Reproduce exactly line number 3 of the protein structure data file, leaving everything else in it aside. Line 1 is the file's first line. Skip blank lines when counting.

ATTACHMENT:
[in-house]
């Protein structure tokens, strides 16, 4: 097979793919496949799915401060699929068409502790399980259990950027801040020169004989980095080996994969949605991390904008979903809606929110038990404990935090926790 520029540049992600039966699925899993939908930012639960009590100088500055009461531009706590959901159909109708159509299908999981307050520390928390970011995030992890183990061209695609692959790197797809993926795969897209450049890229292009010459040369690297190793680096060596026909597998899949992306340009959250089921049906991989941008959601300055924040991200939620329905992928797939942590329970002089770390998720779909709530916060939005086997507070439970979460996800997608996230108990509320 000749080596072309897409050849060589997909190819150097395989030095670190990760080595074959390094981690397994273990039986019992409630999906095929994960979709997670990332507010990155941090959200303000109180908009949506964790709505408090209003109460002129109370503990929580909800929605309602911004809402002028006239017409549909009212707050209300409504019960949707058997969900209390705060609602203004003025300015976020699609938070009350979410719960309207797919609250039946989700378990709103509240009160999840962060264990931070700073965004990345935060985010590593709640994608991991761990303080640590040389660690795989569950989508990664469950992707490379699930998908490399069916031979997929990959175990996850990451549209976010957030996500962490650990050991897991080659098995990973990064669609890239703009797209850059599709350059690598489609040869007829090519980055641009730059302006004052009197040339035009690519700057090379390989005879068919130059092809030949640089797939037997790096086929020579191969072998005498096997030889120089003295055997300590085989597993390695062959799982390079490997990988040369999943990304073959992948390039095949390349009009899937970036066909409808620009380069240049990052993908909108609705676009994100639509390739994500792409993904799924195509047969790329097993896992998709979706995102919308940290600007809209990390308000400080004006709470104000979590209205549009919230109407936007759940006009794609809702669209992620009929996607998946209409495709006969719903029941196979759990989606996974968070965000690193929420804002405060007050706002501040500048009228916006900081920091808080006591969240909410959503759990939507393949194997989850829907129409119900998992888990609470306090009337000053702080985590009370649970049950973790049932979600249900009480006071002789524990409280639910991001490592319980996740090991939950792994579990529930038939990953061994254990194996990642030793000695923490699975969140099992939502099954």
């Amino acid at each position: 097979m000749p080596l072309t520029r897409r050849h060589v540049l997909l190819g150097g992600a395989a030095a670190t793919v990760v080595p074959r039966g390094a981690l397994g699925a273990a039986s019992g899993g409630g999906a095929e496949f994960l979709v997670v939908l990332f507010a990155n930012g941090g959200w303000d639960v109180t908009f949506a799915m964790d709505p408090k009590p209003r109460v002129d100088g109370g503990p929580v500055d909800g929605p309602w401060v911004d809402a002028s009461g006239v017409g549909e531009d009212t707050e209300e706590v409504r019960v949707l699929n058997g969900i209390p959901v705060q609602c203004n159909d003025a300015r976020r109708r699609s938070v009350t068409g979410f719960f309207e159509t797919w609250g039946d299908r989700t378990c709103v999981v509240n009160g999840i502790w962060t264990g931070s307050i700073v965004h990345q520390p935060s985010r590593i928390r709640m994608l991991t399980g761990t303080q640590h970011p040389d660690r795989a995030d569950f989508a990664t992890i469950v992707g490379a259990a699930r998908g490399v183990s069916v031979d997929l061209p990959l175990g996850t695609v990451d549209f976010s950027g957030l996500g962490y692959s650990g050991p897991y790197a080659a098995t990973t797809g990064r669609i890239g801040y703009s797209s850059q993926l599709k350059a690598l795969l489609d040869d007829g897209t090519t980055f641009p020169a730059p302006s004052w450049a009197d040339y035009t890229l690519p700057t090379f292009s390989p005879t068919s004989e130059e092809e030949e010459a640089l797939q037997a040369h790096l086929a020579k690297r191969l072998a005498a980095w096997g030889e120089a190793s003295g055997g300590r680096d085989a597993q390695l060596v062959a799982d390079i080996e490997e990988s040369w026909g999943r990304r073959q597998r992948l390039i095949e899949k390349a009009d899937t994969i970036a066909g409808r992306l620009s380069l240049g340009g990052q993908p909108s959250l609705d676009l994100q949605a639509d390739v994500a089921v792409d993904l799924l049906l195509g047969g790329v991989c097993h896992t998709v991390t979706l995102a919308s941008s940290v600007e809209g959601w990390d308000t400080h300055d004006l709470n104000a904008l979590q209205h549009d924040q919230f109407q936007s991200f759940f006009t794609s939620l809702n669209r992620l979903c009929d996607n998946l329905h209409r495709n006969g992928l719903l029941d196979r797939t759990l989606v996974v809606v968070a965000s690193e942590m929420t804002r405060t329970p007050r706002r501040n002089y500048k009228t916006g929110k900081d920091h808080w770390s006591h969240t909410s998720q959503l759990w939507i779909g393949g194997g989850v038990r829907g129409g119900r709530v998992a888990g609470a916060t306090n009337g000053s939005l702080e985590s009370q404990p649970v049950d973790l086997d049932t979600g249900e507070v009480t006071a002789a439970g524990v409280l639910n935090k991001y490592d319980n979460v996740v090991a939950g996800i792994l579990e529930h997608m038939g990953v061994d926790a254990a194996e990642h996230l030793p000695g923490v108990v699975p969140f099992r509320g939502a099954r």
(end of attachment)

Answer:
């Amino acid at each position: 097979m000749p080596l072309t520029r897409r050849h060589v540049l997909l190819g150097g992600a395989a030095a670190t793919v990760v080595p074959r039966g390094a981690l397994g699925a273990a039986s019992g899993g409630g999906a095929e496949f994960l979709v997670v939908l990332f507010a990155n930012g941090g959200w303000d639960v109180t908009f949506a799915m964790d709505p408090k009590p209003r109460v002129d100088g109370g503990p929580v500055d909800g929605p309602w401060v911004d809402a002028s009461g006239v017409g549909e531009d009212t707050e209300e706590v409504r019960v949707l699929n058997g969900i209390p959901v705060q609602c203004n159909d003025a300015r976020r109708r699609s938070v009350t068409g979410f719960f309207e159509t797919w609250g039946d299908r989700t378990c709103v999981v509240n009160g999840i502790w962060t264990g931070s307050i700073v965004h990345q520390p935060s985010r590593i928390r709640m994608l991991t399980g761990t303080q640590h970011p040389d660690r795989a995030d569950f989508a990664t992890i469950v992707g490379a259990a699930r998908g490399v183990s069916v031979d997929l061209p990959l175990g996850t695609v990451d549209f976010s950027g957030l996500g962490y692959s650990g050991p897991y790197a080659a098995t990973t797809g990064r669609i890239g801040y703009s797209s850059q993926l599709k350059a690598l795969l489609d040869d007829g897209t090519t980055f641009p020169a730059p302006s004052w450049a009197d040339y035009t890229l690519p700057t090379f292009s390989p005879t068919s004989e130059e092809e030949e010459a640089l797939q037997a040369h790096l086929a020579k690297r191969l072998a005498a980095w096997g030889e120089a190793s003295g055997g300590r680096d085989a597993q390695l060596v062959a799982d390079i080996e490997e990988s040369w026909g999943r990304r073959q597998r992948l390039i095949e899949k390349a009009d899937t994969i970036a066909g409808r992306l620009s380069l240049g340009g990052q993908p909108s959250l609705d676009l994100q949605a639509d390739v994500a089921v792409d993904l799924l049906l195509g047969g790329v991989c097993h896992t998709v991390t979706l995102a919308s941008s940290v600007e809209g959601w990390d308000t400080h300055d004006l709470n104000a904008l979590q209205h549009d924040q919230f109407q936007s991200f759940f006009t794609s939620l809702n669209r992620l979903c009929d996607n998946l329905h209409r495709n006969g992928l719903l029941d196979r797939t759990l989606v996974v809606v968070a965000s690193e942590m929420t804002r405060t329970p007050r706002r501040n002089y500048k009228t916006g929110k900081d920091h808080w770390s006591h969240t909410s998720q959503l759990w939507i779909g393949g194997g989850v038990r829907g129409g119900r709530v998992a888990g609470a916060t306090n009337g000053s939005l702080e985590s009370q404990p649970v049950d973790l086997d049932t979600g249900e507070v009480t006071a002789a439970g524990v409280l639910n935090k991001y490592d319980n979460v996740v090991a939950g996800i792994l579990e529930h997608m038939g990953v061994d926790a254990a194996e990642h996230l030793p000695g923490v108990v699975p969140f099992r509320g939502a099954r």